Ha, how our sensibilities keep changing. Back in my college days, when we frequented theatres with popping eyes and drooling tongues, we expected value for money. We wanted our heroines to occupy the full screen. If a movie director had dared to foist some ‘Size Zero’ actress such as Kareena Kapoor or Aishwarya Rai, we wouldn’t have wasted so much as a whistle on her. In fact, some of the more aggressive ones occupying the front seats ( Rs 1.25) would have smashed the benches in protest, while those privileged few in the back rows ( Rs 2.90) would have slit open the cushions of the seats, if denied the full quota of heroine mass. It was an era when people expressed themselves thus in a clear and simple manner.

These days, heroines defy mathematical laws. They maintain a waistline in such a way that its circumference is less than its diameter. In the good old days when we described someone as round shaped, what we meant was that their circumference around the waist was an ever-expanding, work-in-progress. Not that the identification of the waist was simple. Like the equator, the waist was an imaginary line somewhere around the middle, and one could only speculate. As for legs, none of these skinny types would pass muster. Thunder thighs they had to be.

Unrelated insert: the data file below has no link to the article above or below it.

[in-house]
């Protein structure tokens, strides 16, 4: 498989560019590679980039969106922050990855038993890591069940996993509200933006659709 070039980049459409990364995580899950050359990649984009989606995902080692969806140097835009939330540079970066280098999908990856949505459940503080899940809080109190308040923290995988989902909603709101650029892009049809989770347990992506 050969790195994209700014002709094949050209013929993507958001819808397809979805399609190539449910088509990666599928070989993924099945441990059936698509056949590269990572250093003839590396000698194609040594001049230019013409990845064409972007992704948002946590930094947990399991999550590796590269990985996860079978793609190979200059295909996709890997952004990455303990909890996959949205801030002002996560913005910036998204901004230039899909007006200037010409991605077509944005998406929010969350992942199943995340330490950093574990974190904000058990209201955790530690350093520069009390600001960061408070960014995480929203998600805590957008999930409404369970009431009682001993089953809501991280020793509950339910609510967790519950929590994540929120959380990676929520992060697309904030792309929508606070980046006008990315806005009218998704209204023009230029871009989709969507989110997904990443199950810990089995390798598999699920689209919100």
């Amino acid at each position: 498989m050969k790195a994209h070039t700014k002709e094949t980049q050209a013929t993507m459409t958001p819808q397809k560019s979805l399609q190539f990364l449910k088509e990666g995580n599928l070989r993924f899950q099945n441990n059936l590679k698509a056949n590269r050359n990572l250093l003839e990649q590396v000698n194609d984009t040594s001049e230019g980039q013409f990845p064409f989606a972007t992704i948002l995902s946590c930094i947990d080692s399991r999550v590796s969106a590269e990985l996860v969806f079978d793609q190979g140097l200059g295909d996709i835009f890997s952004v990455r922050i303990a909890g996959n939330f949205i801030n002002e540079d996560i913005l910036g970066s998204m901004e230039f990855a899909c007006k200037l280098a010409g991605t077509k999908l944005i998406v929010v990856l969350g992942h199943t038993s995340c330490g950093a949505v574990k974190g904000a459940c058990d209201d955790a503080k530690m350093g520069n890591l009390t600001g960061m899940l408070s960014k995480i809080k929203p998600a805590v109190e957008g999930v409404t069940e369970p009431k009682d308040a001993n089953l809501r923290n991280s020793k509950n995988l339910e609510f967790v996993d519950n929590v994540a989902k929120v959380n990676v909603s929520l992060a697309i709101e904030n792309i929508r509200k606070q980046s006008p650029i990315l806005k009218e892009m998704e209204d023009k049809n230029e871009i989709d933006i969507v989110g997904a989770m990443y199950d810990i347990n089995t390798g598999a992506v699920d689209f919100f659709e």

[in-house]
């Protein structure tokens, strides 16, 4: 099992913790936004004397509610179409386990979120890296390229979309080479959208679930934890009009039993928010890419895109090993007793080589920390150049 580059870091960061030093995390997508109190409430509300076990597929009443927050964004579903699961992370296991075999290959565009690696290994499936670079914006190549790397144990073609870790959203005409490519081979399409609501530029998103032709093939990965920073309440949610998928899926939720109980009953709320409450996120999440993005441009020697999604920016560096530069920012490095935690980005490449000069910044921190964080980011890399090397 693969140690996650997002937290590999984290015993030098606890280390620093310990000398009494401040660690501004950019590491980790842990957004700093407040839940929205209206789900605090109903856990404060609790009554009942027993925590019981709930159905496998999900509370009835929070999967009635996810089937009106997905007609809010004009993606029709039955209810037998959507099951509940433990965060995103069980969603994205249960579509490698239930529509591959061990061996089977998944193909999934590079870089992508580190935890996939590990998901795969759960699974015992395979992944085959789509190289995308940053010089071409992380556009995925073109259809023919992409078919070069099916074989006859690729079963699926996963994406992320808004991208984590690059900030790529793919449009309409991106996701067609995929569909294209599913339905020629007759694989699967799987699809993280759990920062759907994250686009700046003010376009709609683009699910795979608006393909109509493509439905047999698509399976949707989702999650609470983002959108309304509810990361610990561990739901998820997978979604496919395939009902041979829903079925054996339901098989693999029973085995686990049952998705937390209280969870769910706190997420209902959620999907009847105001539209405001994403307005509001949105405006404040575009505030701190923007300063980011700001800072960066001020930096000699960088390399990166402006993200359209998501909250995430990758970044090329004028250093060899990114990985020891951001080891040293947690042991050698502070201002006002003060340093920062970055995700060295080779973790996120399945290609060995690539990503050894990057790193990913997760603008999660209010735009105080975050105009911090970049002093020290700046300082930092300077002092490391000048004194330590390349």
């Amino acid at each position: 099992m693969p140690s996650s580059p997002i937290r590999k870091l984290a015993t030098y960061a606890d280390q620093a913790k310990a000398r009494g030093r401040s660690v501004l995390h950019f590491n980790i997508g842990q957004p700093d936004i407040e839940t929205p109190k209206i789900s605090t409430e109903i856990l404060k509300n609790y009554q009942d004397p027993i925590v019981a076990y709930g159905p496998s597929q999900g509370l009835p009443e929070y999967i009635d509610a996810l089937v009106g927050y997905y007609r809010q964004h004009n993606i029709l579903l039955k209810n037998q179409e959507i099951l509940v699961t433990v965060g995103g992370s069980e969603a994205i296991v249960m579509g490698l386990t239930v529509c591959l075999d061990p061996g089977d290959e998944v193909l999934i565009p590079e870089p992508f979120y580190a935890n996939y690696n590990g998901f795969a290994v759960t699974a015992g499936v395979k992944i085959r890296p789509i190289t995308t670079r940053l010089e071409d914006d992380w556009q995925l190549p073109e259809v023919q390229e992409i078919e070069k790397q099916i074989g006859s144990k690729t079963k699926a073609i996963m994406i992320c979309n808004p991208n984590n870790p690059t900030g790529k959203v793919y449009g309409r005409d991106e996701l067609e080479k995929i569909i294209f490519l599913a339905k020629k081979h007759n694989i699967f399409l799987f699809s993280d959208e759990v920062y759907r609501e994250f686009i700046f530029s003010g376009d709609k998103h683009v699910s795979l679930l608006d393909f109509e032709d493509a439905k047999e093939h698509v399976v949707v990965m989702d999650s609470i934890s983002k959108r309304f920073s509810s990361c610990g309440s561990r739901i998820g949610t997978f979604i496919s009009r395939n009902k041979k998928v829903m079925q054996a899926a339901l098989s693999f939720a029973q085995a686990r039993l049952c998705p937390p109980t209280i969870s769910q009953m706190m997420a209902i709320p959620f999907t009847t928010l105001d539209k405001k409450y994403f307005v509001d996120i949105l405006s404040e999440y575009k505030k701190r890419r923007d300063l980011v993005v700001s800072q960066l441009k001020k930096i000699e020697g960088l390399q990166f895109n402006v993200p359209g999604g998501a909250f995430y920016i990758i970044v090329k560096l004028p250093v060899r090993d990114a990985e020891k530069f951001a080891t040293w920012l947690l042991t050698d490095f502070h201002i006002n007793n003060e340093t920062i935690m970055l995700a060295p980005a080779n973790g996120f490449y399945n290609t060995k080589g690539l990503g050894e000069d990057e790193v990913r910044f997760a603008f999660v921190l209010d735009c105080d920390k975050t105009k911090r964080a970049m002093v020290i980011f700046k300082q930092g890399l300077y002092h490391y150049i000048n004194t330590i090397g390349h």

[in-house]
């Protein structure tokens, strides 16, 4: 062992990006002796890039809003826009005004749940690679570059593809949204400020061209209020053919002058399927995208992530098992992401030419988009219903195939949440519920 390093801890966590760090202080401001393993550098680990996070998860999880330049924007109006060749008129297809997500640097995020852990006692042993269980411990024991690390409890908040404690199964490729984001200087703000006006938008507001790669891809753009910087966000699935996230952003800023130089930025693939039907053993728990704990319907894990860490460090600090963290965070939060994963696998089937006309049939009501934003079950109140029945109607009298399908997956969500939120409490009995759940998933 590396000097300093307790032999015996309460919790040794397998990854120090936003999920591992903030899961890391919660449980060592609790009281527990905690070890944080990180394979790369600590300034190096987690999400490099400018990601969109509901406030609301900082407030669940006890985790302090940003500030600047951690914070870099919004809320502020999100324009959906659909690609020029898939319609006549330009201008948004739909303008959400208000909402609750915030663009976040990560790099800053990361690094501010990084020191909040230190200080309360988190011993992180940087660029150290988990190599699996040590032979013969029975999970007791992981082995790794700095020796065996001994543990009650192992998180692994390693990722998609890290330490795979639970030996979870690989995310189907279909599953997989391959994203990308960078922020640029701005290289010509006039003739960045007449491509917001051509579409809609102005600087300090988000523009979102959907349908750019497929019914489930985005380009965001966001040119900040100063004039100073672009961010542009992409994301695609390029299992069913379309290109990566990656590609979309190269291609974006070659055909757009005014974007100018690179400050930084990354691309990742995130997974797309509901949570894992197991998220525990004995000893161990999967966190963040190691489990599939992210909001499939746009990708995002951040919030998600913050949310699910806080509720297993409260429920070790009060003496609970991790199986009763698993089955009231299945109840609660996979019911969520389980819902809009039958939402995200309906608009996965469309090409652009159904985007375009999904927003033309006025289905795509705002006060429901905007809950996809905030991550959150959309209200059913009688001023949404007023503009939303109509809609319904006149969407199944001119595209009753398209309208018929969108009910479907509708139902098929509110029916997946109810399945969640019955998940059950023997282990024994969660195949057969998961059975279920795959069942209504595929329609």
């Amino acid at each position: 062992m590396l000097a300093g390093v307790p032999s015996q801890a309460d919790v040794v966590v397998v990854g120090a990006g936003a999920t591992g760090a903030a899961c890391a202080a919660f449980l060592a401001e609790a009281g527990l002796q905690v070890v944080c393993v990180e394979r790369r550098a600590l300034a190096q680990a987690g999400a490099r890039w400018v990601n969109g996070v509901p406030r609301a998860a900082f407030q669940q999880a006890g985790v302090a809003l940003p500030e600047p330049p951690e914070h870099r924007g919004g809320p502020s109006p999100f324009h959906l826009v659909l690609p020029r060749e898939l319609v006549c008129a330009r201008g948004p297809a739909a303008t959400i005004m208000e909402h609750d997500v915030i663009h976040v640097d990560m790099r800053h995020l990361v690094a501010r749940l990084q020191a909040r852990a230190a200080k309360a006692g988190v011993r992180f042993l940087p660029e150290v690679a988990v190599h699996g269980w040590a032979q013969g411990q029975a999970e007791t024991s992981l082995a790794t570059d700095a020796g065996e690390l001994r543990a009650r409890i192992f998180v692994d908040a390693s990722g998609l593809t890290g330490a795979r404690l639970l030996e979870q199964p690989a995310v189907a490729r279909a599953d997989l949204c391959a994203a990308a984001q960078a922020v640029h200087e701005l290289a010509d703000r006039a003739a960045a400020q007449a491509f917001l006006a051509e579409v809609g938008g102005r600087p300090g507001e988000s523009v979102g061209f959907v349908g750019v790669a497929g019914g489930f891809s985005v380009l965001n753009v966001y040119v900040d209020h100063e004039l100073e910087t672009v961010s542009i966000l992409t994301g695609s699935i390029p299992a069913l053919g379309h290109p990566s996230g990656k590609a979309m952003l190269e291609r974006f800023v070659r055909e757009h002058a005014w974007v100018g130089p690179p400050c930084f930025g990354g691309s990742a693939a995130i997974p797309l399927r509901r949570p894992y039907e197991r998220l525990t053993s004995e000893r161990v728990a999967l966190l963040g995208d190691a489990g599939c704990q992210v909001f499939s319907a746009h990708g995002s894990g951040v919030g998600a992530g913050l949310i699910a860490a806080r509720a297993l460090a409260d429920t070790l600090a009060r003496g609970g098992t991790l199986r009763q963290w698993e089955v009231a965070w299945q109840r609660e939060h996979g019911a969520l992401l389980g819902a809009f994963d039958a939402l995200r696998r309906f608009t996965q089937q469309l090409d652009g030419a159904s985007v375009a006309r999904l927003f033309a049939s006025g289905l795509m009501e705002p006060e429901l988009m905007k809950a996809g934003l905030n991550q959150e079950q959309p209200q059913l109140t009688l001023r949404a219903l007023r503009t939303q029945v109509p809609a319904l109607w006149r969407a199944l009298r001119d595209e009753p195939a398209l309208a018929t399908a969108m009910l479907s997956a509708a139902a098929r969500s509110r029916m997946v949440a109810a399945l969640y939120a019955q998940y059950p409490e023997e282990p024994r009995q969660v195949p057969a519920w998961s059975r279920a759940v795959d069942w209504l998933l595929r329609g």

I remember watching a movie (the name escapes me) in which MGR was the hero. For some reason ( I don't recall why) he grew up in a house in which there were four elephants too. Then he fell in love with and married the heroine (I forget who) who matched the elephants, foot for foot in dimensions and quintal for quintal in weight.

Those were the days, you see, when men were men, elephants were elephants and heroines were real women.

Saturday, June 06, 2009

The tie that kills - Part 2

The modern necktie (yuck!) and bowtie ( aaawwggh!) are said to have descended from the Cravat, a loose neck band that made its appearance in the 16th century.

An entry in page 32 of The Mirror of Literature, Amusement and Instruction” written in the year 1823, attributed the alarming increase in the case of apoplectic fits, to the practice of wearing cravats.

"A recent medical writer maintains that the alarming increase of apoplectic fits is attributable, in a great measure, to the custom of wearing cravats; an addition to our dress which was not made until the 16th century, previous to which period, he says, the disorder was met with but as one to three compared with the present. And he seeks to strengthen his hypothesis by observing, that women are less liable to apoplexy than men, “although the nature of their economy might be supposed to lead oftener to the complaint."